In Whom Do We Trust?

Screen Shot 2015-07-28 at 12.57.18 PMThere are those who say the Bible contradicts itself. That is like saying the library contradicts itself. Of course the Bible, written by many different people over the span of thousands and thousands of years reflects a variety of experiences and understandings of God.

God lured and encouraged many to share their faith experiences. Those whose writings became our Bible do not all perceive or understand God in the same way.

But if you read the Bible cover to cover you will find many common themes. God speaks through our sacred texts. Those common themes that thread their way through the Bible give us a glimpse at who this entity, this energy, this divine force is that we call God.

The Bible gives us a sense in whom we place our trust. It gives us a sense of what God expects of God’s people. It does this through the inspired theologies and other writings by and about people who lived thousands of years before us.

***

The Psalms are a liturgical collection of hymns and poetry to be used in worship. When they were collected into one whole, care seems to have been taken to reflect the arc of the story told in our elder testament.

As one of the final hymns in the collection, Psalm 146 is a hallelujah or praise hymn. These last liturgical elements play a summarizing role. Psalm 146 has a particular emphasis on the nature of God. The psalmist begins in praise and commitment to God.

Praise the LORD! Let my whole being praise the LORD!
I will praise the LORD with all my life; I will sing praises to my God as long as I live.
Psalm 146:1-2 CEB

This hymn implies the question, in whom should we trust? Setting up a contrast of what it is like to trust those who are mortal, the psalmist sings,

Don’t trust leaders; don’t trust any human beings—there’s no saving help with them!
Psalm 146:3 CEB

Notice “there’s no saving help with them!” This is about ultimate salvation. Our earthly leaders cannot bring us home.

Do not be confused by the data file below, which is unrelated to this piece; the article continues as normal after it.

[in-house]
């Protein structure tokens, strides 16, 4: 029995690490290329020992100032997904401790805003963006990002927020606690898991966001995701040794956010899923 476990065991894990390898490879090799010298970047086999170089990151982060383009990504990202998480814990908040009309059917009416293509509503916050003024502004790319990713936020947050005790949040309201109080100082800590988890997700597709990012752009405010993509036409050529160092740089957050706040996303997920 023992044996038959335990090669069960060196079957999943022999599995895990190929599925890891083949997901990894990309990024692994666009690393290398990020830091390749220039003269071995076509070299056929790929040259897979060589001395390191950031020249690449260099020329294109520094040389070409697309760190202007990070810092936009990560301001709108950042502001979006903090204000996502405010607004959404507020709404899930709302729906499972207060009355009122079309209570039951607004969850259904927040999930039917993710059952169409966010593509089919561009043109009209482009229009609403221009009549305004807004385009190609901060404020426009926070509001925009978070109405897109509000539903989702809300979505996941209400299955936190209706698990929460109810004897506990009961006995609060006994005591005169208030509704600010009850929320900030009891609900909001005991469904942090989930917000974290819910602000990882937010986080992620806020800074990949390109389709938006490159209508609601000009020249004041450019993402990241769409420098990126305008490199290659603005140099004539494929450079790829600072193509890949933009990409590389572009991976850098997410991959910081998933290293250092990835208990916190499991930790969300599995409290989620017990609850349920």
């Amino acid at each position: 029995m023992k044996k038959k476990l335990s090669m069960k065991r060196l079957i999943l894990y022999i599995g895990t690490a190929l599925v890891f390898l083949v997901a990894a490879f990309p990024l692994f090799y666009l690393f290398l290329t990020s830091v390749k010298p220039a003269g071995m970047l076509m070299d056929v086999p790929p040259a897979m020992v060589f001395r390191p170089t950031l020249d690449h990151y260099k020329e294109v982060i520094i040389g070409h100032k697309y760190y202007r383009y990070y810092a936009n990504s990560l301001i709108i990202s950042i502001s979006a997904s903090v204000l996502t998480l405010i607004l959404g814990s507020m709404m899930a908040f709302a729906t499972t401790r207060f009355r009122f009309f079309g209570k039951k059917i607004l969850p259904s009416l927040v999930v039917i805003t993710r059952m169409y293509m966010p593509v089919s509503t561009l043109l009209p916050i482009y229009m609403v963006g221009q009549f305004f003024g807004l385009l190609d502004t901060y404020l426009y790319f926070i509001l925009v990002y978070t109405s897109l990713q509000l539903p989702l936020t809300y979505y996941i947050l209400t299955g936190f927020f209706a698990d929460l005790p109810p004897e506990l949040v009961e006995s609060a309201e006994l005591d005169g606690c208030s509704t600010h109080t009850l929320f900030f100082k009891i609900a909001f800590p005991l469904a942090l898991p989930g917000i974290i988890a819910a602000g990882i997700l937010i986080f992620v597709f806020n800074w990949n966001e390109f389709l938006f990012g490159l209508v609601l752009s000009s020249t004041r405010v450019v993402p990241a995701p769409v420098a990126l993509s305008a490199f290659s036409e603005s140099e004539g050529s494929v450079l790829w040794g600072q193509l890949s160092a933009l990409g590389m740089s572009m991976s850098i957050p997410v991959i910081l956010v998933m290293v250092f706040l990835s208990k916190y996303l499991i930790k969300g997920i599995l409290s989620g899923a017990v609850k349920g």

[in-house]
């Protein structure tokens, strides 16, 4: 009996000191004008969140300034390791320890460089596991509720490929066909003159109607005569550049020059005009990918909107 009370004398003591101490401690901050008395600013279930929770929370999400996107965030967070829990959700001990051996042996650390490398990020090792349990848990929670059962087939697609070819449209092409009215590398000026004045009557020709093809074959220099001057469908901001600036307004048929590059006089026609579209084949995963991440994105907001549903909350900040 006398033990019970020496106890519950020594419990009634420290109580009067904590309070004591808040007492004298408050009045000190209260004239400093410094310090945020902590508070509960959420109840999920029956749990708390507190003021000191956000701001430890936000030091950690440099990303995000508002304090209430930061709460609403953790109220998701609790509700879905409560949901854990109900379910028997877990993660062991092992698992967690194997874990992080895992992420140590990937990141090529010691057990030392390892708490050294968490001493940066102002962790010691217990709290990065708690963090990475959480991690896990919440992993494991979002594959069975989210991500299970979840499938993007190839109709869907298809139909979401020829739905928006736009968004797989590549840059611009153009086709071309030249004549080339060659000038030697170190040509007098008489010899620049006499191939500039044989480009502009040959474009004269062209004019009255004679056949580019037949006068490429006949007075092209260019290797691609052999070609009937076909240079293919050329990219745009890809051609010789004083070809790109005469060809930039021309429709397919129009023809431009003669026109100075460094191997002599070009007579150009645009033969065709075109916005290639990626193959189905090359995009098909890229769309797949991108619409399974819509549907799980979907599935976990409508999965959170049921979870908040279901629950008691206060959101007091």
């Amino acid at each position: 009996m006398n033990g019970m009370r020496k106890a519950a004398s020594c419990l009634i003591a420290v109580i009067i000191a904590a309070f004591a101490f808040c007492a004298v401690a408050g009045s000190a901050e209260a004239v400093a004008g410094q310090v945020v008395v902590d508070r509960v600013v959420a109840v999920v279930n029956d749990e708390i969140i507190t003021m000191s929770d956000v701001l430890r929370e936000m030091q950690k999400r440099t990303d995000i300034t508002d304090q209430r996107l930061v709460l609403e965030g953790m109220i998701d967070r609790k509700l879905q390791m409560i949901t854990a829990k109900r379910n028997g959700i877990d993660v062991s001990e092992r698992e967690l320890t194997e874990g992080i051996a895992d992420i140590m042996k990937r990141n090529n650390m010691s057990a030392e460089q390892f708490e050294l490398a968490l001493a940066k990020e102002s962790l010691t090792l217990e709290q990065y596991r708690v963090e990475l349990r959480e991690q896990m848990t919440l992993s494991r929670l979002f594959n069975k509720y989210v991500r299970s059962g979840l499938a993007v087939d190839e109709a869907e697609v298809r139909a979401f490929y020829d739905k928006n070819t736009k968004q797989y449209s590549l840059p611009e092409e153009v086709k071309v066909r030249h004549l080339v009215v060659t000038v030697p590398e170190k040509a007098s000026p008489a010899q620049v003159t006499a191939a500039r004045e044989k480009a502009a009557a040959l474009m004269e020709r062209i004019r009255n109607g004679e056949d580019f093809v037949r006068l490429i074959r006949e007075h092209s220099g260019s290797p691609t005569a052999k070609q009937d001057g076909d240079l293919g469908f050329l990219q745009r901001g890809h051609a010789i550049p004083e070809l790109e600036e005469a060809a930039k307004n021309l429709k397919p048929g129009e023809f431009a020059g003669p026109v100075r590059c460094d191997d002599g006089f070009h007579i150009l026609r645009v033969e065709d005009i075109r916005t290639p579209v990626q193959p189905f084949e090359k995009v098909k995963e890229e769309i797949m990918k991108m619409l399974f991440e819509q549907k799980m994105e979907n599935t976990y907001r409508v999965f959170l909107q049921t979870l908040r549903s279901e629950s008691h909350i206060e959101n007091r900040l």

The psalmist is drawing an important distinction here between the earthly and the eternal. The ultimate salvation of humanity comes not from human but from divine forces. It is the divine within our world — God — who properly leads us.

Their breath leaves them, then they go back to the ground. On that very same day, their plans die too.
The person whose help is the God of Jacob— the person whose hope rests on the LORD their God—is truly happy!
Psalm 146:4-5 CEB

Our happiness comes from trusting in God not in humanity.

There was an election in which the results did not go my way. I was distraught and upset by what might happen in light of those who were to take office. For awhile I made myself miserable.

Then in prayer, I was reminded that my trust must be in God rather than earthly leaders. A great weight of angst and distress was lifted from me when that truth came over me.  The Holy Spirit reminded me that though I must not give up on doing that which God requires of us — to do justice, embrace faithful love, and walk humbly with God (Micah 6:8) — my trust must remain with God.

When I worried too much about the person elected, I placed trust in human leaders rather than God. When I worked myself up over a “bad” election, I failed to walk humbly with our God.

Having argued in song that it must be God in whom we trust, the psalmist turns to the nature of God. Who is this divine One in whom we place our trust? Listen again to whom the psalmist sings we must place our trust,

God: the maker of heaven and earth, the sea,
and all that is in them,
God: who is faithful forever,
who gives justice to people who are oppressed,
who gives bread to people who are starving!
The Lord: who frees prisoners.
The Lord: who makes the blind see.